When in India, Ventre ended his team meetings with “theek hai, chalo” (it’s fine, let’s go), a small indication that he understood some Hindi and was trying. “I would never have been able to hold meetings in Hindi, Gujarati, or Dutch but I understood some words/phrases and it is important to show a willingness to learn,” he says. “The reality is that in most global organizations the business language is English, but that does not mean you should be ignorant to the fact that you are working in a different country with a different language.”

Another area where making an effort is vital and can pay off is in developing a professional network.

Locandro, for example, had to map out a network of trusted third parties to get his messages across to business and technology stakeholders within the company and outside. “The trusted people needed to reach out to stakeholders in IT were mostly inside the organization. In case of suppliers, they would be people in business or in chambers of commerce and for government, I had to go through other government departments,” he says, adding that it took him two years to create a social-professional network to break into the inner circles and get accepted.

“Eventually, I ended up being one of the thought leaders and got invited to a lot of Chinese events in mainland China, in Hong Kong and government and advisory,” he says.

While at Heineken in Amsterdam, Ferris formed a peer network “to get together away from everyone else and share learnings and problems.” Under this non-competitive peer relationship initiative, he set up a technology architecture group comprising IT leaders from big companies such as Shell and Phillips, which proved to be “valuable for everyone.”

Embrace the challenge

The decision to go international brings a steep learning curve for IT leaders, but the transition to a new geography has its rewards.

“There is enrichment of thought, diversity, and insights. CEOs look for resilience, adaptability, and clarity in thinking. The experience you gain offshore gives you those dimensions, and when you speak in the job interviews, you can draw from a whole range of experiences,” says Locandro, who credits his entry back into New Zealand to his ability to apply global best practices over other candidates.

Ferris says his international exposure has made him aware that “technology won’t always come out of the US Silicon Valley. Eindhoven and Hilversum are hotbeds of innovation. Culturally, I think it’s really helped me in understanding and building my teams better. I have more empathy and respect for people working and operating in another language,” he says.

And the peer networks built while abroad are invaluable. As Berry says, “I still have contacts in virtually every country I’ve worked in. When I have any business or technology issue, I can call somebody up in any country and seek a solution. This is the power of networking and collaboration.”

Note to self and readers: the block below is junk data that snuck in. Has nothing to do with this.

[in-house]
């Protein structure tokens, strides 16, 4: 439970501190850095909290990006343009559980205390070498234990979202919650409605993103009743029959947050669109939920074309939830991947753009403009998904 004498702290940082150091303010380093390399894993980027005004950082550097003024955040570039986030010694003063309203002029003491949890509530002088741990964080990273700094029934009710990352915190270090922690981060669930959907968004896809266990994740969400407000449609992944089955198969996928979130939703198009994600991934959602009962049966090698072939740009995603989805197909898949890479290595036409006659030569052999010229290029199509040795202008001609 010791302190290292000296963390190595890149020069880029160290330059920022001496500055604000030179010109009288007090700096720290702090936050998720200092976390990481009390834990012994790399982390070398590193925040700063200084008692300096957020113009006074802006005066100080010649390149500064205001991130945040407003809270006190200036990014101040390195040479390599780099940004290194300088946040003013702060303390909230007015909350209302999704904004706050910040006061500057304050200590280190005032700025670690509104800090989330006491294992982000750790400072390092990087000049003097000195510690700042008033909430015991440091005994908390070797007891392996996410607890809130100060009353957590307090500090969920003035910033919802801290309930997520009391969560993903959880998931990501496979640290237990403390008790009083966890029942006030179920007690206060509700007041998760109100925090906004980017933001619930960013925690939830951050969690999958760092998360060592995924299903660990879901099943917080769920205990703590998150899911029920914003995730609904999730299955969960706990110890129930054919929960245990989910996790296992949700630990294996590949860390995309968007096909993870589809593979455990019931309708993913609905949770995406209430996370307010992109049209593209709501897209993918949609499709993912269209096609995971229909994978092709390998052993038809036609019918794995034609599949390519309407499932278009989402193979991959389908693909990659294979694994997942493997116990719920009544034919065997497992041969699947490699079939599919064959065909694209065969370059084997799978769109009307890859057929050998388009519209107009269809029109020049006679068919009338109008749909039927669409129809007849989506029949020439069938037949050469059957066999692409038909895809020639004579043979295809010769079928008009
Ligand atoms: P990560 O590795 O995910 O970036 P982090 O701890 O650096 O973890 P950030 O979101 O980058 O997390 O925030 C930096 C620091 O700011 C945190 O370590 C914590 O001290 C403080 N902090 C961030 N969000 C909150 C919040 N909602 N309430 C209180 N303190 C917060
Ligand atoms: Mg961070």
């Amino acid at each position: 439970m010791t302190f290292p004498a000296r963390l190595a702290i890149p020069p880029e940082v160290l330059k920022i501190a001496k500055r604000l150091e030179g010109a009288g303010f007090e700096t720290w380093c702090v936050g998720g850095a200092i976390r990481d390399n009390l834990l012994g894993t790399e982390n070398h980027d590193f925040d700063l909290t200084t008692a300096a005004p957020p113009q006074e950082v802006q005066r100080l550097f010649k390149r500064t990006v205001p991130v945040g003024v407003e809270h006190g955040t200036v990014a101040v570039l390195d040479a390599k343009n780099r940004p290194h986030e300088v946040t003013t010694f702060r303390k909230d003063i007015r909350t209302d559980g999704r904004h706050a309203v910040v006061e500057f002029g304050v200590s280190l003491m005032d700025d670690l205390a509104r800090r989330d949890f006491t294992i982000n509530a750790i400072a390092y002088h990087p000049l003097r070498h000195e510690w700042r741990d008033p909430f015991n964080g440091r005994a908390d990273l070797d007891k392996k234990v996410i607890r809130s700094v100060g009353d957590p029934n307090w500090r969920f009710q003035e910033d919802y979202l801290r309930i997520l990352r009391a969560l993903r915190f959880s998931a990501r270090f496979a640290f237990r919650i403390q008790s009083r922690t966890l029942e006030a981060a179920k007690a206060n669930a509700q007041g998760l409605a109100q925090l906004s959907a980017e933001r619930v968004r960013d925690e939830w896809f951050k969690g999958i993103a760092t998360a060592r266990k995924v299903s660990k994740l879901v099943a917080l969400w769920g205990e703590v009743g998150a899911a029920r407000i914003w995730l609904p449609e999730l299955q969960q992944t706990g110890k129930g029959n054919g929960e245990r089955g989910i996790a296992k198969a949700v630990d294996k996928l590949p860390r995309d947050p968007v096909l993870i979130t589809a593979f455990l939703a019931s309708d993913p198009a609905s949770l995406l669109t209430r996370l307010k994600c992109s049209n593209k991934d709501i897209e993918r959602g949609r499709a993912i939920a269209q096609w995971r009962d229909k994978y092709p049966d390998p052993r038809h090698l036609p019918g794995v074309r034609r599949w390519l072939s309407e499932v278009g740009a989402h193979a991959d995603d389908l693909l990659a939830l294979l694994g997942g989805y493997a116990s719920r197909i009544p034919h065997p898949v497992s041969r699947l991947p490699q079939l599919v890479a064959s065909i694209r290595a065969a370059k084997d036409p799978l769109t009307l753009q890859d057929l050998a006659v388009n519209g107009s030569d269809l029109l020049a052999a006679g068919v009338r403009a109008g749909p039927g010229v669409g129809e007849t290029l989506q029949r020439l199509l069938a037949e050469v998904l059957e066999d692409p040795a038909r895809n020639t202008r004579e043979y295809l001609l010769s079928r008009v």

Careers, CIO, IT Leadership

Abhi Dhar has had a rich career journey, from serving as chief digital officer of a Fortune 50 company to co-founding a tech startup. In his current role as executive vice president and chief information and technology officer at TransUnion, he’s responsible for all aspects of the company’s technology, including strategy, security, applications, operations, infrastructure, and delivery of solutions that support its global information systems and associates.

Just as notable as Dhar’s career credentials are the quiet calm and genuine humility that mark his leadership style. When we spoke for a recent episode of the Tech Whisperers podcast, we explored his vision around transformation and his ability to operate with a business-first, customer-first, and people-first mindset. Afterwards, he shared some more advice for up-and-coming digital leaders and explained why it’s worth choosing to do the hard things. What follows is that conversation, edited for length and clarity.

Dan Roberts: You’ve been a C-level executive for a Fortune 50 company, a startup founder, and on the board of airline. What are the benefits of these diverse experiences, and how have they positioned you to be a better CI&TO for TransUnion?

Abhi Dhar: You look at business from all different sides and you realize that businesses are just these contraptions that are supposed to generate cash and cover their expenses and create profit and pay back their owners. And hopefully the contraption itself is of value so the owners get more value out of it. That’s capitalism.

When you’re in a Fortune 50 corporation, you realize that it’s this enormous contraption, but it still does the same thing. And when you’re raising a million and a half in seed capital, and you’re trying to build this contraption, it’s still the same thing, just at scale. That just burns an owner’s or a founder’s mindset into you, and it gives context to decision-making. So does being on a board. This whole notion of ‘Somebody’s money created this thing and you owe them something back’ becomes very important.